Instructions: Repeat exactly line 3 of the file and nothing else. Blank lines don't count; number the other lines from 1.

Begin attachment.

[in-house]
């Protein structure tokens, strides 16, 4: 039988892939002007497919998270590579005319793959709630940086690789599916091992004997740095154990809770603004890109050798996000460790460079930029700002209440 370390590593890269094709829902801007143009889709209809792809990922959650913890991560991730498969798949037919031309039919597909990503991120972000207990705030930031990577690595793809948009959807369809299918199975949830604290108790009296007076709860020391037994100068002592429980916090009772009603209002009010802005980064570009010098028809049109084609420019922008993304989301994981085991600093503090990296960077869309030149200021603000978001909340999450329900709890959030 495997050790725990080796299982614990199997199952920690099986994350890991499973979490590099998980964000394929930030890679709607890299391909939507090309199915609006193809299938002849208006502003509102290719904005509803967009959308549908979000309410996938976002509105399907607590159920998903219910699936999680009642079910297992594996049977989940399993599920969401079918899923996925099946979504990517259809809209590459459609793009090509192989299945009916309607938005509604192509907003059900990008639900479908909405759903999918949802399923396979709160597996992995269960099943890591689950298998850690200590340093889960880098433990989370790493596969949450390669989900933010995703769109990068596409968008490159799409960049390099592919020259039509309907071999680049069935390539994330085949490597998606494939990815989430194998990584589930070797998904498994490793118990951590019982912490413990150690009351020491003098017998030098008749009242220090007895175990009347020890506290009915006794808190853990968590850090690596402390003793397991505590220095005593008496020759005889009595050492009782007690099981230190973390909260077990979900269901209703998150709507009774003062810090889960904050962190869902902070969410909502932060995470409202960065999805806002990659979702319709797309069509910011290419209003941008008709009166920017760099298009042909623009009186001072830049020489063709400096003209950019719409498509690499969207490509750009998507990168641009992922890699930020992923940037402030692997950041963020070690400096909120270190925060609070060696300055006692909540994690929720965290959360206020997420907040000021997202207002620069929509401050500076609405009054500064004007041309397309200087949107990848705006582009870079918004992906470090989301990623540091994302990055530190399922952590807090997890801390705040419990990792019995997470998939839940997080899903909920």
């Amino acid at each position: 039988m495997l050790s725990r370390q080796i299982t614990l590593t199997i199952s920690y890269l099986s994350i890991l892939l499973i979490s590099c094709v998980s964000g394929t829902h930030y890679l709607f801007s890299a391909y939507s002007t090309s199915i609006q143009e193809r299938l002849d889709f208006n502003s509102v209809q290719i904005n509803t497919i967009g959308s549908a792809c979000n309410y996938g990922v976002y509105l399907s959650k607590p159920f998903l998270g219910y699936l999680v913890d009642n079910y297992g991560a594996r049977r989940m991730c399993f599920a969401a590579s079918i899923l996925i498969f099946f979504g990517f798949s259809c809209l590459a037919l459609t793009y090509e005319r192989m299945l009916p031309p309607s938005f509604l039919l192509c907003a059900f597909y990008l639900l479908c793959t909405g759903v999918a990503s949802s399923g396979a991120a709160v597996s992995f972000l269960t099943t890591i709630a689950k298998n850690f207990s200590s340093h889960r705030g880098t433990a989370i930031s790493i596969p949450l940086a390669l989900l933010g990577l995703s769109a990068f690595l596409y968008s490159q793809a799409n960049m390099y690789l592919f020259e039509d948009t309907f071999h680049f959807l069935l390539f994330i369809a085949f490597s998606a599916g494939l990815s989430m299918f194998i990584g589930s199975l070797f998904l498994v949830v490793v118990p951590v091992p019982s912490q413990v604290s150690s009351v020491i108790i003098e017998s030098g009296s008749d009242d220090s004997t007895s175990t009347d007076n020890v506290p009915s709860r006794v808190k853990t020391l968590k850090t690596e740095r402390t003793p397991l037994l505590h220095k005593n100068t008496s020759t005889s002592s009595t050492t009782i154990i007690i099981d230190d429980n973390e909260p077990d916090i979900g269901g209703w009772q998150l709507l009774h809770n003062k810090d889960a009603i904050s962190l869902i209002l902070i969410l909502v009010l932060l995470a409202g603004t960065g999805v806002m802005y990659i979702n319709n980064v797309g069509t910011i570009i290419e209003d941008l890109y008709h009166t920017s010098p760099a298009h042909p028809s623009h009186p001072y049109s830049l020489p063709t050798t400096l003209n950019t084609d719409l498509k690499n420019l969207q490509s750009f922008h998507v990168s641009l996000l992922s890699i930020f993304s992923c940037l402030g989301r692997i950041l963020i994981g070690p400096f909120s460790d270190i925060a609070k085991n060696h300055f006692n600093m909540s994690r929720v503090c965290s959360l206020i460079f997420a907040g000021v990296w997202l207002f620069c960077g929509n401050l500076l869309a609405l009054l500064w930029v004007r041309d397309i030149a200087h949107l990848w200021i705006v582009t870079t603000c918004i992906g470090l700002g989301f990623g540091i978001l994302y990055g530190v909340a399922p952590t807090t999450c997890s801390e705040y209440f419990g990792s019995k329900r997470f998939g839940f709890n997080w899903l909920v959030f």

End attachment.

């Amino acid at each position: 039988m495997l050790s725990r370390q080796i299982t614990l590593t199997i199952s920690y890269l099986s994350i890991l892939l499973i979490s590099c094709v998980s964000g394929t829902h930030y890679l709607f801007s890299a391909y939507s002007t090309s199915i609006q143009e193809r299938l002849d889709f208006n502003s509102v209809q290719i904005n509803t497919i967009g959308s549908a792809c979000n309410y996938g990922v976002y509105l399907s959650k607590p159920f998903l998270g219910y699936l999680v913890d009642n079910y297992g991560a594996r049977r989940m991730c399993f599920a969401a590579s079918i899923l996925i498969f099946f979504g990517f798949s259809c809209l590459a037919l459609t793009y090509e005319r192989m299945l009916p031309p309607s938005f509604l039919l192509c907003a059900f597909y990008l639900l479908c793959t909405g759903v999918a990503s949802s399923g396979a991120a709160v597996s992995f972000l269960t099943t890591i709630a689950k298998n850690f207990s200590s340093h889960r705030g880098t433990a989370i930031s790493i596969p949450l940086a390669l989900l933010g990577l995703s769109a990068f690595l596409y968008s490159q793809a799409n960049m390099y690789l592919f020259e039509d948009t309907f071999h680049f959807l069935l390539f994330i369809a085949f490597s998606a599916g494939l990815s989430m299918f194998i990584g589930s199975l070797f998904l498994v949830v490793v118990p951590v091992p019982s912490q413990v604290s150690s009351v020491i108790i003098e017998s030098g009296s008749d009242d220090s004997t007895s175990t009347d007076n020890v506290p009915s709860r006794v808190k853990t020391l968590k850090t690596e740095r402390t003793p397991l037994l505590h220095k005593n100068t008496s020759t005889s002592s009595t050492t009782i154990i007690i099981d230190d429980n973390e909260p077990d916090i979900g269901g209703w009772q998150l709507l009774h809770n003062k810090d889960a009603i904050s962190l869902i209002l902070i969410l909502v009010l932060l995470a409202g603004t960065g999805v806002m802005y990659i979702n319709n980064v797309g069509t910011i570009i290419e209003d941008l890109y008709h009166t920017s010098p760099a298009h042909p028809s623009h009186p001072y049109s830049l020489p063709t050798t400096l003209n950019t084609d719409l498509k690499n420019l969207q490509s750009f922008h998507v990168s641009l996000l992922s890699i930020f993304s992923c940037l402030g989301r692997i950041l963020i994981g070690p400096f909120s460790d270190i925060a609070k085991n060696h300055f006692n600093m909540s994690r929720v503090c965290s959360l206020i460079f997420a907040g000021v990296w997202l207002f620069c960077g929509n401050l500076l869309a609405l009054l500064w930029v004007r041309d397309i030149a200087h949107l990848w200021i705006v582009t870079t603000c918004i992906g470090l700002g989301f990623g540091i978001l994302y990055g530190v909340a399922p952590t807090t999450c997890s801390e705040y209440f419990g990792s019995k329900r997470f998939g839940f709890n997080w899903l909920v959030f």